Carlos Ghosn skips bail in Japan, seeks refuge in Lebanon
The disgraced executive claims he fled to escape "political persecution."
Former Nissan chief Carlos Ghosn has apparently skipped bail in Japan, fleeing to Lebanon to escape alleged "injustice."
The terms of Ghosn's bail prohibited him from traveling out of Japan while he awaited trial for financial crime charges. In a statement released to news agencies, he claims to have "not fled justice" but rather "escaped injustice" and political persecution.
The executive framed the move as a response to a "rigged Japanese justice system where guilt is presumed, discrimination is rampant, and basic human rights are denied."
Ghosn was initially arrested last November for allegedly failing to report the full extent of his financial compensation. Prosecutors stacked on more charges in the following months, stalling his bail eligibility.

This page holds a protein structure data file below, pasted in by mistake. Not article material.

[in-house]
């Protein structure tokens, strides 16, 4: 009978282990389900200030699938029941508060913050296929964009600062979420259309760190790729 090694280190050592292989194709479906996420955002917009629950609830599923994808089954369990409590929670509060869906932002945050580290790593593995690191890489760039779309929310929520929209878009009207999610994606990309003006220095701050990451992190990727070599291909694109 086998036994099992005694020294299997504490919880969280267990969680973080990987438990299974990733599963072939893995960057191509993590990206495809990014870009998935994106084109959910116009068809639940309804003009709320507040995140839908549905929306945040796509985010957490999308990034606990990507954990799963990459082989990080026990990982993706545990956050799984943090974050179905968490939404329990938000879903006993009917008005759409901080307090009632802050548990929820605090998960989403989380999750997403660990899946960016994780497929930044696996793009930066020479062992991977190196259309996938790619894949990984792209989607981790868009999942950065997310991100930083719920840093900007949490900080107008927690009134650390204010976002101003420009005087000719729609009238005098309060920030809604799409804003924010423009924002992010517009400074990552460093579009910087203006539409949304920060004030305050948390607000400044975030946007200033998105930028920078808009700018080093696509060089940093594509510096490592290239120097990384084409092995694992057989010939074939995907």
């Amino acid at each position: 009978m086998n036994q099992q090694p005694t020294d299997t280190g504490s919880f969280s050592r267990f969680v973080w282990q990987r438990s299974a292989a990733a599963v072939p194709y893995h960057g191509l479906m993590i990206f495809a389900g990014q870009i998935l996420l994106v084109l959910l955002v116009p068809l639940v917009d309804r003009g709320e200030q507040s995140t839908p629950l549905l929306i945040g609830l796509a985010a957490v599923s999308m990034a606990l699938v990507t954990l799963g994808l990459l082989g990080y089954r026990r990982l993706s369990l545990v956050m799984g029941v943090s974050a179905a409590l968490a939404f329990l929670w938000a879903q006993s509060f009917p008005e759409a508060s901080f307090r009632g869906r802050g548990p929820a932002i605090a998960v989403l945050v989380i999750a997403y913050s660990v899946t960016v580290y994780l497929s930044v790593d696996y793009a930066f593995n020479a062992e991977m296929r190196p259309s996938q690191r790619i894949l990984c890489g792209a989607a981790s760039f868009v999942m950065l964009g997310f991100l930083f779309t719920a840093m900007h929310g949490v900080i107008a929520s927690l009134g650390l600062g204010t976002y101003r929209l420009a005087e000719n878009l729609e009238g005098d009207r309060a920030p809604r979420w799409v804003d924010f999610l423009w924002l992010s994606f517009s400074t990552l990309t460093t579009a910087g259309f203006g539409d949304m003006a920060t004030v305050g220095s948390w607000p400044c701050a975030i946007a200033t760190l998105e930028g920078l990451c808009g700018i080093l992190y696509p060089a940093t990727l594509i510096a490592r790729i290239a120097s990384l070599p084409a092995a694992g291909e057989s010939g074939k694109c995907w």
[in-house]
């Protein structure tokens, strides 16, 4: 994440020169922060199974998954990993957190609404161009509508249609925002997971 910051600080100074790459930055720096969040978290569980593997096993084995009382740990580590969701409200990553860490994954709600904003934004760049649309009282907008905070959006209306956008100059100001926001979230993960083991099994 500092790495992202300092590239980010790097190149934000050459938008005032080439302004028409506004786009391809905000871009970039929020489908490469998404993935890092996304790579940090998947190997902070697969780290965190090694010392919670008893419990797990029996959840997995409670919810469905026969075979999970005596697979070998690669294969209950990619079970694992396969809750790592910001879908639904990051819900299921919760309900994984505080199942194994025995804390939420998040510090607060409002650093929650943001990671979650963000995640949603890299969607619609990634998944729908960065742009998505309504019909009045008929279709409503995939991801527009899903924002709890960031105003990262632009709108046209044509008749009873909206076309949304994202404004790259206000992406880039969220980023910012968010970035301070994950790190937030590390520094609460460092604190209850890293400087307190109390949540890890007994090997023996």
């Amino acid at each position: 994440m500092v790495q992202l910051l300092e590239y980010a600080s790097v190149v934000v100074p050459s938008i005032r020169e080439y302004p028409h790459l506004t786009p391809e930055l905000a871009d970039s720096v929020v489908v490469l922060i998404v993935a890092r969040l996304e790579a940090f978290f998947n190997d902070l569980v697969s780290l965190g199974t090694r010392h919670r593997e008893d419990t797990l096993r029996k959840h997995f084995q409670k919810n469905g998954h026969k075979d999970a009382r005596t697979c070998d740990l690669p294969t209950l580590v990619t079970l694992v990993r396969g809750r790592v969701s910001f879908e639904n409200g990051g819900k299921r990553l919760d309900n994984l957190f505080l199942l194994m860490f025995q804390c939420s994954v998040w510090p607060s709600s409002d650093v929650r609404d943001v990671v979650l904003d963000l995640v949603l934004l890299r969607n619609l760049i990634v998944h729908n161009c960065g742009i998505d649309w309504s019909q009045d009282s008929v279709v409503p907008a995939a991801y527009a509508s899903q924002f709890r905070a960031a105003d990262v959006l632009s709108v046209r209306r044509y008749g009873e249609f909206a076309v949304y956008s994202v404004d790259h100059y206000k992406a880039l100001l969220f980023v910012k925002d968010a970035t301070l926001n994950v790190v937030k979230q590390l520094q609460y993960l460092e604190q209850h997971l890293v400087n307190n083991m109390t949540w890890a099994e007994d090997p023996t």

Unconfirmed reports have suggested Nissan's internal investigation that uncovered alleged improprieties may have been launched to prevent Ghosn from following through with plans to officially merge the Japanese automaker with French alliance partner Renault.
Ghosn allegedly flew to Lebanon via private jet. His Japanese legal team claims to have been unaware of the plan.